LAHORE: The financial crunch has prompted the Water and Sanitation Agency (Wasa) to urgently pursue the Punjab government’s Rs2 billion rescue package to deal with various budgetary and administrative matters.
Via the secretaries (housing and finance departments) and the chief secretary, Dawn, a report was transmitted to Chief Minister Usman Buzdar.
Wasa (Lahore) has put every effort into enhancing its financial capital. But because of the critical reasons, in the form of a bailout package amounting to Rs2,000 million (Rs2 billion), it is in desperate need of government assistance to operate the affairs of the organisation as well as to dispose of liabilities, says the overview that was transferred a few days ago.
Wasa (Lahore) is Pakistan’s second-largest water provider, serving a population of over eight million. Its operating area is more than 350 square kilometres, and major obligations include supplying its customers with drinking water and sewerage services, as well as drainage facilities in the city. It has the only outlet within the region of authority of underground water mined by approximately 600 tubewells. Similarly, in order to dispose of the city’s waste, it needs to run more than 120 disposable stations.
Wasa is facing an acute financial crisis these days, according to the summary. Wasa’s agreed budget deficit for the current financial year (2020-21) is over Rs5.504 billion. And to compensate for the shortfall, the Punjab government offered a subsidy of Rs 2.2 billion (Rs 2.200 million) per annum. The net budget deficit for the current 2020-21 financial year is thus over Rs2.879 billion, as accepted by the governing body of the LDA.
The overview also points out the key factors behind such an immense shortfall, noting that it is primarily due to the non-revision of the domestic tariff that has been kept stagnant since 2004, while the spending of the agency has tripled due to the parallel rise in energy prices, POL (petrol, oil & lubricants), wages, employee wages, etc. Unfortunately, since 2012, the subsidy (Rs2.2 billion) given to Wasa by the Punjab government in place of a frozen tariff has also been frozen at the same amount. Both the slowdown and growth in agency expenses since 2012 have not been taken into account.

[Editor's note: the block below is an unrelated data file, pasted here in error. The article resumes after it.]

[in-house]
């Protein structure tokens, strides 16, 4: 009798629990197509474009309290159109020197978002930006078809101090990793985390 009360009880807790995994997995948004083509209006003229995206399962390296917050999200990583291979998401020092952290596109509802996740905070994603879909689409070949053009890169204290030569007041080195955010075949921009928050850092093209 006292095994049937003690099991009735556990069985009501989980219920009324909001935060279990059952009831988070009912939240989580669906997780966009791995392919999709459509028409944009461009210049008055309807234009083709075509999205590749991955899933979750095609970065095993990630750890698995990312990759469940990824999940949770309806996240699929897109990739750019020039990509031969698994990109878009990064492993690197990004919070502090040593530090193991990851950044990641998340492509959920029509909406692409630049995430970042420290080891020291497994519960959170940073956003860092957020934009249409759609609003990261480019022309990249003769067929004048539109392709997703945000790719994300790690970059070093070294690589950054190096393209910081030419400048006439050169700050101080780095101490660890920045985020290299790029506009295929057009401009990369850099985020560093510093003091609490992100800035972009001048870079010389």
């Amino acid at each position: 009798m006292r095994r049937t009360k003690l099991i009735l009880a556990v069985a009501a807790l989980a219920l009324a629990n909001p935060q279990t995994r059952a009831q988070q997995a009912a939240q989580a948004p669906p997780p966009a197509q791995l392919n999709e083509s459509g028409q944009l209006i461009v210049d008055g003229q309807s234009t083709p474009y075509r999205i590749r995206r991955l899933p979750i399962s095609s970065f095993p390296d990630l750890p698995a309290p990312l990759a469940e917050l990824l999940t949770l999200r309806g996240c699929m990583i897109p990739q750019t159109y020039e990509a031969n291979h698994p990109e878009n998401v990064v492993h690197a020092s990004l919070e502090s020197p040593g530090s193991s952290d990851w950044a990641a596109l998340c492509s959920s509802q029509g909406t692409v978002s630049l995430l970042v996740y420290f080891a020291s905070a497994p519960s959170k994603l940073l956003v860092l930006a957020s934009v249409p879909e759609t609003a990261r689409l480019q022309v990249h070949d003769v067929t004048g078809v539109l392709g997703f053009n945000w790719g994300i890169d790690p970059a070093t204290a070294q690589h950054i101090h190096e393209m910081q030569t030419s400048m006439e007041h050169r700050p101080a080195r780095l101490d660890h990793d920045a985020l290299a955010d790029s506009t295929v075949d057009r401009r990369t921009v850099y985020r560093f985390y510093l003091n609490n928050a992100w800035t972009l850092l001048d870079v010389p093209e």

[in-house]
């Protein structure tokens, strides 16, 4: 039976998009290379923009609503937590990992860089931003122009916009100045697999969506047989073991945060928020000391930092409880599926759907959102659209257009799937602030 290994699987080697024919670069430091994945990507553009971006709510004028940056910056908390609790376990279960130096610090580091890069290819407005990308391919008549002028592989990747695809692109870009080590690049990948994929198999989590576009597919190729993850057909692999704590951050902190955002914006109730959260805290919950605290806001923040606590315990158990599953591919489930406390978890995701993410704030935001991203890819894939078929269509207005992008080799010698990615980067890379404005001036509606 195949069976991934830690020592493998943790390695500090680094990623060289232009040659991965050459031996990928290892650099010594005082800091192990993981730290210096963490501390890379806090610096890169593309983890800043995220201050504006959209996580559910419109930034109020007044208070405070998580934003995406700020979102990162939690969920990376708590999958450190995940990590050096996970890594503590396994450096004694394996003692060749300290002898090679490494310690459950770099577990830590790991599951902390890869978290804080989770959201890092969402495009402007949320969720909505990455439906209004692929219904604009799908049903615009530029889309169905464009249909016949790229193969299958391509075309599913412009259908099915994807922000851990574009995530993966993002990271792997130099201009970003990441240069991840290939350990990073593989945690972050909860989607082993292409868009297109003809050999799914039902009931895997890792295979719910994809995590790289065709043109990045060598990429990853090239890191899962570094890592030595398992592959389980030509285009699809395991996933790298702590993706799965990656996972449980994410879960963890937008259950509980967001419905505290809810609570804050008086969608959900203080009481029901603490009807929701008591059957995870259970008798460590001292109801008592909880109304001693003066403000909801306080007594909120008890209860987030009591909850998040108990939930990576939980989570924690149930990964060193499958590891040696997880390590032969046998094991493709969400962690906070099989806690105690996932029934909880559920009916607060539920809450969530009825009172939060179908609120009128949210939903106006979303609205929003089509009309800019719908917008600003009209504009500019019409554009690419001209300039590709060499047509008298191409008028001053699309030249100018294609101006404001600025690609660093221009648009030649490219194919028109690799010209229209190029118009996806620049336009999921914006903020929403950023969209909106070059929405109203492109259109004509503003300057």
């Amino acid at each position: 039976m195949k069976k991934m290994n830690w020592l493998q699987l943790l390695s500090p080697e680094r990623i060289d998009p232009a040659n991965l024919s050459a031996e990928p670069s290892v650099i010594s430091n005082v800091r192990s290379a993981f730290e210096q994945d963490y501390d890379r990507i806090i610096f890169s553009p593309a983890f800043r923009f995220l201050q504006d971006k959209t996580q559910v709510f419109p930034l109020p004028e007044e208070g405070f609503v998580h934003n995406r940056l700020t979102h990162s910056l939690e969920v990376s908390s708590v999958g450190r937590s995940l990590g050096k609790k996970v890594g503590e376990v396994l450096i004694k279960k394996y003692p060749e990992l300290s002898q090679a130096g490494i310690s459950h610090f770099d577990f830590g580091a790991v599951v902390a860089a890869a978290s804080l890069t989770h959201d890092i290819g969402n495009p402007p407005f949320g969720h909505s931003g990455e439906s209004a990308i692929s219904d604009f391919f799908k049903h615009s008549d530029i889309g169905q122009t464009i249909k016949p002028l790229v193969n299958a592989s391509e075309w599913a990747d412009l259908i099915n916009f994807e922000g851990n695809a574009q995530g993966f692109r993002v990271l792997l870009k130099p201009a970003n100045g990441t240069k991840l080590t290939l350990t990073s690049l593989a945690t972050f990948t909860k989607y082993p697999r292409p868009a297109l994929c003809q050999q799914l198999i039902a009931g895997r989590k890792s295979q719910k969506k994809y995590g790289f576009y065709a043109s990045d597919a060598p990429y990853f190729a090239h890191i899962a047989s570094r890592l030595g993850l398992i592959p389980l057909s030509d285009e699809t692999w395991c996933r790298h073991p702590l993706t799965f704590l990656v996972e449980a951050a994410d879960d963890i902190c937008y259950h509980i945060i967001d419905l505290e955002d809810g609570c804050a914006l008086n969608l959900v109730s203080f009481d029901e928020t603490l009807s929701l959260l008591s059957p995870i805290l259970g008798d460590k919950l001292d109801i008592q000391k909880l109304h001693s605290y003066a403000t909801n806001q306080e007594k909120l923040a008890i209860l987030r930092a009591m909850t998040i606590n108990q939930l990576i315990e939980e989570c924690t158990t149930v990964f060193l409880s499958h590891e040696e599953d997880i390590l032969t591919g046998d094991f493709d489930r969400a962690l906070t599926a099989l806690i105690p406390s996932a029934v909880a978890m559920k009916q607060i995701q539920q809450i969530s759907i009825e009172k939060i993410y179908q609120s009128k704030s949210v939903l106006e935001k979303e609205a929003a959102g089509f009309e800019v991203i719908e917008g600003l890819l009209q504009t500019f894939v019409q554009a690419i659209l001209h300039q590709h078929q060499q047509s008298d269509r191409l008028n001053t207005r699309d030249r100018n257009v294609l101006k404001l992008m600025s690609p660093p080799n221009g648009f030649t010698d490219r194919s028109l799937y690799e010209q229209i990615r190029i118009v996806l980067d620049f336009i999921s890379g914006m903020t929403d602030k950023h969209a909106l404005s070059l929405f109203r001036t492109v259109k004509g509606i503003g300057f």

The fact that the National Electric Power Regulatory Authority (Nepra) continues to adjust its tariff categories/slabs for Wasa is another reason. In 2004, the energy charges (i.e. scrap/ agricultural tariff) were Rs4.75 per unit. In addition to changing industrial tariffs, this rate kept rising steadily through the years, although the tariff tier for the department was abruptly changed from July 2018 to “A-3” (General Service Tariff) at the rate of Rs17.56 per band. This tariff, however, actually costs Rs26.46 per unit for Wasa.
“As a result of these tariff changes by Lesco, Wasa’s electricity expenditure has increased by 577% compared to 2004, while its own tariff has remained frozen since 2012,” the Organization claims in the overview.
It also cites the country’s coronavirus epidemic and the resulting lockdown enforced in Lahore by the Punjab government. During the last quarter of the financial year, 2019-20, which led to the collapse of the tax collection, resulting in a collection deficit of 15pc.
In the meantime, during Covid-19, the government declared a property tax waiver to provide relief for the residents. Therefore, during FY 2019-20, Wasa sustained another revenue loss of Rs343 million though not a single penny was collected against UIP (Urban Immovable Property) tax share during the current financial year 2020-21.
In addition to numerous obstacles, Wasa says it is making maximum efforts to boost the recovery and strengthen its financial capabilities. “Efforts have paid off and, despite remaining under the same tariff and human resources, over the past few years the average revenue collection has increased significantly (i.e. from Rs2.928 billion to Rs5.544 billion per year the overview claims. It mentions that Wasa’s cumulative liability was Rs1,092 billion by the end of 2019-2020 (i.e. Rs800 million for Lesco & Rs292 million for contractors). The debt could not be discharged due to a lack of capital, although it was projected to cross Rs2 billion by the end of the current financial year.
In addition, the responsibility against power bills alone has risen to an intolerable condition as non-payment of bills has contributed to the disconnection of Wasa facilities’ electricity connections.
In view of the above-mentioned facts and circumstances, the Chief Minister of Punjab is requested to approve a bailout package amounting to Rs2 billion as an assistance grant by way of an immediate supplementary grant to clear the liabilities and to ensure continuity until the end of June 2021 of critical water supply sewerage facilities to the people of Lahore,” the summary states.”